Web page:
But is this right? Are boundaries essential, even primary for conceptualizing community, or is there another direction that we could take? If the concept of boundaries was closely tied to the idea of community in the 20th century, in the first decade of this 21st century more attention has been paid to the role of relationships in community (sometimes under the vocabulary of networks or social capital). This shift forms the substance of Robert Putnam’s epochal work, Bowling Alone, which traces to breakdown in contemporary community in tandem with the dissolution of those relationships that make community possible. Putnam and much contemporary literature cannot assume a world where the potency of community allows a sociologist to consider only the question of differentiating one community from another. Rather, as the reality of community has come under fire in our atomizing world, writers have turned to the relationships from which community is formed to conceptualize its essential qualities. Zygmunt Bauman, in fact, derides the connection between the idea of community and the fact of boundaries, arguing that “community” is invoked only to give symbolic substance to the boundaries we erect in our never-ending war to protect “us” from “them”. (See Zygmunt Bauman, Community: Seeking Safety in an Insecure World (Cambridge: Polity Press, 2001) esp. pp. 7-20.) Bauman suggests that the hope of a way forward out of our boundary-drawing quagmire is in authentic relationships that truly recognize the other—relationships from which real community and real security could be derived.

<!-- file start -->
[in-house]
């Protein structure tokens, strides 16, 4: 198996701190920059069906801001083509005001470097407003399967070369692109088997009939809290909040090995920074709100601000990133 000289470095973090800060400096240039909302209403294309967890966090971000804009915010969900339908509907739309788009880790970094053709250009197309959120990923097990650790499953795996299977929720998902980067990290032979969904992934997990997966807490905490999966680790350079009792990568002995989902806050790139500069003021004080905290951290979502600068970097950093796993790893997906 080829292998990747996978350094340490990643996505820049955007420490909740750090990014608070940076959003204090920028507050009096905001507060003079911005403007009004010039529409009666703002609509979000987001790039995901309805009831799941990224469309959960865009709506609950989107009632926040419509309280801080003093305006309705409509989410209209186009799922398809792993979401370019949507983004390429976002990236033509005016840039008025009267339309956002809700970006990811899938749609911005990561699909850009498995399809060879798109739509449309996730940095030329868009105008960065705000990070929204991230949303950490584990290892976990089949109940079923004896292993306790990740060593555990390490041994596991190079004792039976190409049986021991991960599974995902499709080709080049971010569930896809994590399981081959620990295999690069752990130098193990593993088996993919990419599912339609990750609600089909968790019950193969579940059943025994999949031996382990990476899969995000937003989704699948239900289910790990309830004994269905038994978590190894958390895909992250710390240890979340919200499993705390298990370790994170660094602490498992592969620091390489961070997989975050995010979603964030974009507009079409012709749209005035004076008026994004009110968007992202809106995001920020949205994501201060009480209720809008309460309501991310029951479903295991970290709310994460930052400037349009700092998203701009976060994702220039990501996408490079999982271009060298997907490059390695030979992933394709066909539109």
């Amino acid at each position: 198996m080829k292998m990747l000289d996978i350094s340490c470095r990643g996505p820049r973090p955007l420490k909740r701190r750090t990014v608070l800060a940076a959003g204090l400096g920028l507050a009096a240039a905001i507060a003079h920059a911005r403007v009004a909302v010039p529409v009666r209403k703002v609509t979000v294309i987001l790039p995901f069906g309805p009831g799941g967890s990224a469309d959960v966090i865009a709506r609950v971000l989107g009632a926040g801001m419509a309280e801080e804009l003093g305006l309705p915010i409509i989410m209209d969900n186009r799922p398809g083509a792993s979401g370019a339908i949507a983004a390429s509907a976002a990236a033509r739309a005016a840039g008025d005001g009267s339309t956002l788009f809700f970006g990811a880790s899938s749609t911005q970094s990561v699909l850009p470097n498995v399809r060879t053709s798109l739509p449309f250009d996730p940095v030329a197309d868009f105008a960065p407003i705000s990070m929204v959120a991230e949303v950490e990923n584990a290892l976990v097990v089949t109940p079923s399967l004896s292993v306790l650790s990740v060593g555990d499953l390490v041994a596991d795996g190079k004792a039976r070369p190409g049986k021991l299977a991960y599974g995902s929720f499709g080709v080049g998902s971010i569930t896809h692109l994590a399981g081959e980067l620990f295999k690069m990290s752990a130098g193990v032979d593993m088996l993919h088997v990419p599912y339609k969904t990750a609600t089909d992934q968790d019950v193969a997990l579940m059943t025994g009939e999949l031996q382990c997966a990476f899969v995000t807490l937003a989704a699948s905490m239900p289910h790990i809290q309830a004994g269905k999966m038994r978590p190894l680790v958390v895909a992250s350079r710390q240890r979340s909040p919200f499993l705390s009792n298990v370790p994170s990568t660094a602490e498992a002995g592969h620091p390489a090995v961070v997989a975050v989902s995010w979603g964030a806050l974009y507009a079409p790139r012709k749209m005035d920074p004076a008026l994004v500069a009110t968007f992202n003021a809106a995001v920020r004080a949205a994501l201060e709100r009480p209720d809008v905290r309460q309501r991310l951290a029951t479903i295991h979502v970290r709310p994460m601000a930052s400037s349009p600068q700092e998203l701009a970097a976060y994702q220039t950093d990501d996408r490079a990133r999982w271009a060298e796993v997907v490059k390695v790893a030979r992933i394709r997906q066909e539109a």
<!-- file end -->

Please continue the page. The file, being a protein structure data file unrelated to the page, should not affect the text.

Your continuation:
The practice of the open table relies on an idea of community defined by its bonds, its relationships, not its boundaries. In one sense, this is again to say that it’s a liturgical theology. As Gordon Lathrop has argued, good liturgy begins with strong symbols (of Jesus) in the center—symbols that bind us to God’s love in and through the Jesus they manifest. Relying on these symbols, good liturgy also necessitates open doors (a lowered sense of boundaries) since we betray the very symbols that center us if we fence them off in order to define and protect “us” from “them”.